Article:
If you're feeling anxious about it, though, is there a chance that there's something in the gaming content that might feel better to you if it was a different game / approach to game writing / etc? I don't do this as much with gaming (which I do infrequently these days) but there are definitely kinds of story telling that make me feel hopeful about the world and my place in it, and renewed and able to go back and do complicated things with my brain better (later that day or the next day or the next work week) and kinds that leave me feeling awful for no good purpose (it's not motivating me to go change things, or anything.)

I find focusing on the kinds of things that make me feel renewed makes me feel a lot less guilty about taking time for them in the first place, because it's not 'wasted' time, it's 'my brain is doing things in the background it needs to keep doing good work' time.
posted by modernhypatia at 3:50 PM on January 1, 2017


Look, you know you want to be spending time on enriching activities. And you even know this at the moment when you log in to the computer game or into the browser. But you still don't do it because at those moments you lack the will power and the focus - which is what you need to actually do the enriching activities. The reason you are going into mindless electronic trances is because your mind is too tired to actually make sense out of great literature or retain and link new information that you are studying. If you had the willpower and the focus to study you would also have the willpower to pull yourself away from the screen.

There are a couple of things you can do: One is to immediately supply resources to replenish or kick start your brain when the vague thought, "yeah, log in.." first hits you, and take in something that raises your blood sugar, or have some coffee, or turn on the lights and open a window. In my experience sluggish brains mostly need one of two things, blood sugar, or sleep. So the second thing you can do when your brain throws up the idea of vegging in front of the screen, is to stand up, turn the lights off and lie down for a nap. When it's like this for me I either need sleep or carbs. You could also be thirsty. Sometimes getting some fluid will help, but dehydration is likely to be only something making one of the other two states, fatigue or hunger, worse, not the only cause.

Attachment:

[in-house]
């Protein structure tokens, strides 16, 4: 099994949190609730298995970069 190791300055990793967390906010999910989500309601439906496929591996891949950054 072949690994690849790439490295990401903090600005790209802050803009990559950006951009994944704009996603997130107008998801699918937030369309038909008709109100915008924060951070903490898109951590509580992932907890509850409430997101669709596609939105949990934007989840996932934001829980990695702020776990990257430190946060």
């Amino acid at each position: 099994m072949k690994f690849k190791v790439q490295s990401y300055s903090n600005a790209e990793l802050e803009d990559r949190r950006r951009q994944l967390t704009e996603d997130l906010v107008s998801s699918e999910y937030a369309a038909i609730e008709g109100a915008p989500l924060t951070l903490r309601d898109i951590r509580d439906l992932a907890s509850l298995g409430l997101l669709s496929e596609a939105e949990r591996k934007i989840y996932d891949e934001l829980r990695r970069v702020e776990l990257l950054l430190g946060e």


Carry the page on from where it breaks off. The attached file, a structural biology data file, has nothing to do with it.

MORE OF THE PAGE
There's no reason to feel guilty when your brain gets tired, any more than there is a reason to feel guilty when you bladder gets full or your feet get cold. You could go through life thinking "What's the matter with me. I let myself go pee six times a day. I should be able to get by on just twice!" And you could try to find ways to not pee as often, for example by restricting fluids. But it's much more effective and sensible to think, "Huh, I can't think clearly. Maybe I better look after my brain."

Net surfing or gaming is good because all you are doing is reacting by clicking. It takes very little brain. Sometimes spending that two hours of the day gaming is sensible because the alternative is being groggy and not able to do anything else. It keeps you up until bedtime at least, while amusing you. There may be times when taking a nap is not a good plan, as it will mess up your sleep cycle and either give you insomnia or make you sleep in later, or both. So it might also be possible to find some alternative "virtuous" activities that you can do with a tired brain.